He has no interest in going back. And he doesn’t believe that he needs to. The symptoms that first prompted his parents to put him on Ritalin when he was 7 -- the nonstop physical drive, the impulsiveness, the inability to focus in school -- have abated with age, he says. A stubborn restlessness of mind remains, but the ADD has changed, and so has he. Adult life has a wider range of choices than grade school offered. He hopes that if he makes the right ones, he can make it all work.
Barclay has got plenty of company, according to Mariellen Fischer, a professor of neurology at the Medical College of Wisconsin. Among the roughly 150 children she has tracked well into their 20s, “discontinuation of the medication [has been] by far the vast norm,” she says. Of those diagnosed and medicated for ADD as children, she estimates, about 9 in 10 are off those medications by the time they reach 21.
By high school, she adds, the most glaring of ADD symptoms -- the inability to sit still -- has typically eased. And, just like their peers without ADD, these young patients are driven to question the judgment of the people that have been in charge of their lives.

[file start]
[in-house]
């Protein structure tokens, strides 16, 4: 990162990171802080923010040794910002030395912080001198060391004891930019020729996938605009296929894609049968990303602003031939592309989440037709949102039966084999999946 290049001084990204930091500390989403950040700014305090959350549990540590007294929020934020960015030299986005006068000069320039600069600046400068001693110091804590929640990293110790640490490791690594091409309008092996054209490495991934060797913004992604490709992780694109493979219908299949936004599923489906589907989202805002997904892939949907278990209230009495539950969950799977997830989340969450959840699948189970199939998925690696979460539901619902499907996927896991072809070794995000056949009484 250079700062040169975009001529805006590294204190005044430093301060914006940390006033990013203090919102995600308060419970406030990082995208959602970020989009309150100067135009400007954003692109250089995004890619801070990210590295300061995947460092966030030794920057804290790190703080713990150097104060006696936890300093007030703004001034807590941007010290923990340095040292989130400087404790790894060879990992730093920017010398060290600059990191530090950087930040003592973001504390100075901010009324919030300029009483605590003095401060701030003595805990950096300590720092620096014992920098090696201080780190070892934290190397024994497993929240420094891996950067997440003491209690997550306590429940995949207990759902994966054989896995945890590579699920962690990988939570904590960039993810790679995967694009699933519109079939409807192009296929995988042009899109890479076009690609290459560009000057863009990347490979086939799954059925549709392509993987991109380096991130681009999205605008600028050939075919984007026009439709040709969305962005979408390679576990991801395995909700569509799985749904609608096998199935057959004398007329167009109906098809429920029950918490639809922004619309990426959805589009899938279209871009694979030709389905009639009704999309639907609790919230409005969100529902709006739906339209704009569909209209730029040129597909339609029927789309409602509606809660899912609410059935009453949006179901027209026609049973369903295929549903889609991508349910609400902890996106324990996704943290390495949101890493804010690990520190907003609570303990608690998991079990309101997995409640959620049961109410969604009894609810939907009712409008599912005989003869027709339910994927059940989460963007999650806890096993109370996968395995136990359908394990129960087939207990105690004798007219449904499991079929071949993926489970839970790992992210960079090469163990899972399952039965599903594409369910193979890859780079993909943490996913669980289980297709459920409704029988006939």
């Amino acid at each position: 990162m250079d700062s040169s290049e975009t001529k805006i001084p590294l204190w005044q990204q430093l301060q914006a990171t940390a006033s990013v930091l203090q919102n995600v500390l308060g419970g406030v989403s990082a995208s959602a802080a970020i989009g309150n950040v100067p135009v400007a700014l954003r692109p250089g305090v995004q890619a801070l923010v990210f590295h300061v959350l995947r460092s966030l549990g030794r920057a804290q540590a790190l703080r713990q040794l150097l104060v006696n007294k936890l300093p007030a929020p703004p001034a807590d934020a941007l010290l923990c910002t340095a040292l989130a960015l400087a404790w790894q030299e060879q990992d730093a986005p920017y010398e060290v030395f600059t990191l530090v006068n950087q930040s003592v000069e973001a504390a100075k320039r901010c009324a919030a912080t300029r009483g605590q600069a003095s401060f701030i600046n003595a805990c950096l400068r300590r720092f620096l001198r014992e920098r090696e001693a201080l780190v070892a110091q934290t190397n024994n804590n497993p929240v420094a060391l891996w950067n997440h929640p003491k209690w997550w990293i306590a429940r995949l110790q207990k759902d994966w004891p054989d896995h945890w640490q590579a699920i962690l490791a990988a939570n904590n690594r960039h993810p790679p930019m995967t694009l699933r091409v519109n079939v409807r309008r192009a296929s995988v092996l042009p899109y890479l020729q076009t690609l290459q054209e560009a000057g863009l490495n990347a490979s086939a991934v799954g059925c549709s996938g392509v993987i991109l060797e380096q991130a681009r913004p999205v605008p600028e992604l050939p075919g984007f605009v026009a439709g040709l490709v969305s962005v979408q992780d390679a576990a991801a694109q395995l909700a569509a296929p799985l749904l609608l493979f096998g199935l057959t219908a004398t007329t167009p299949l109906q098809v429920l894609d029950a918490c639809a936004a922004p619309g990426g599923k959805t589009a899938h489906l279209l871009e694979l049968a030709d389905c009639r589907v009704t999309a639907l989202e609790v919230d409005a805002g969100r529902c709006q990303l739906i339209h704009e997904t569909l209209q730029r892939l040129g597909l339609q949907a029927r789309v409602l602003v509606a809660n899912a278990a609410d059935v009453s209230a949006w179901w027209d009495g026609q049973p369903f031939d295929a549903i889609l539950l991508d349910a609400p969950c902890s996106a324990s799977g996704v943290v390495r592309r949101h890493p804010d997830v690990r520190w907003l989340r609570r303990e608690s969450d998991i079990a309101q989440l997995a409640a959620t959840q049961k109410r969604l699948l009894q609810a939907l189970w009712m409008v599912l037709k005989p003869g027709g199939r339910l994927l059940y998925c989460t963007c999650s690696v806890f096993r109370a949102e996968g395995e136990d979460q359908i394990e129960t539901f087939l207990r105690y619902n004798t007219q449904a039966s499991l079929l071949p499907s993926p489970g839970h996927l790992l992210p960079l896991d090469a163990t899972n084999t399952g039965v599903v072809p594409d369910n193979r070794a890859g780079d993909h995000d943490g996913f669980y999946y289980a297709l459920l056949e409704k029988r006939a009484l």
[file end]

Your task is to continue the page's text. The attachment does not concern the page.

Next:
Those challenges are naturally focused on the parents, teachers, physicians and therapists who played roles in labeling them different and putting them on medication that is a daily reminder of that judgment.
They want, overwhelmingly, to feel normal, Fischer says -- to be like other kids who can make it through a school day without being chided for daydreaming or sent to the nurse for a midday pill. Many, she says, are keen to try life without the medications to prove something: “to feel that your success, your accomplishments, your failures are truly your own and not the product of medication.”
For parents, this moment of awakening can be a frightening challenge. But experts warn that it’s better to brace for change and have a plan than to dig in or -- worse -- be taken by surprise.
“You can tell a 7- or 8- or 9-year-old to take his medication and he will. By 12 it starts to get tricky, by 14 it’s difficult, and by 16, it’s impossible,” Castellanos says. “You get into issues of autonomy and [charges like] ‘You’re just trying to drug me.’ ”
Castellanos says that a child often first questions his or her medication during the middle school years. When that happens, the child’s parents and a counselor or physician should propose a “controlled break” of several weeks from medication, he recommends. During the break, the parents and counselor can nudge an adolescent to answer questions to determine whether there were benefits from the medication: Are classes less interesting than they were on medication? Does homework get done as readily? Is the child more forgetful about school assignments or appointments, and do friends and family notice a difference in personal interactions?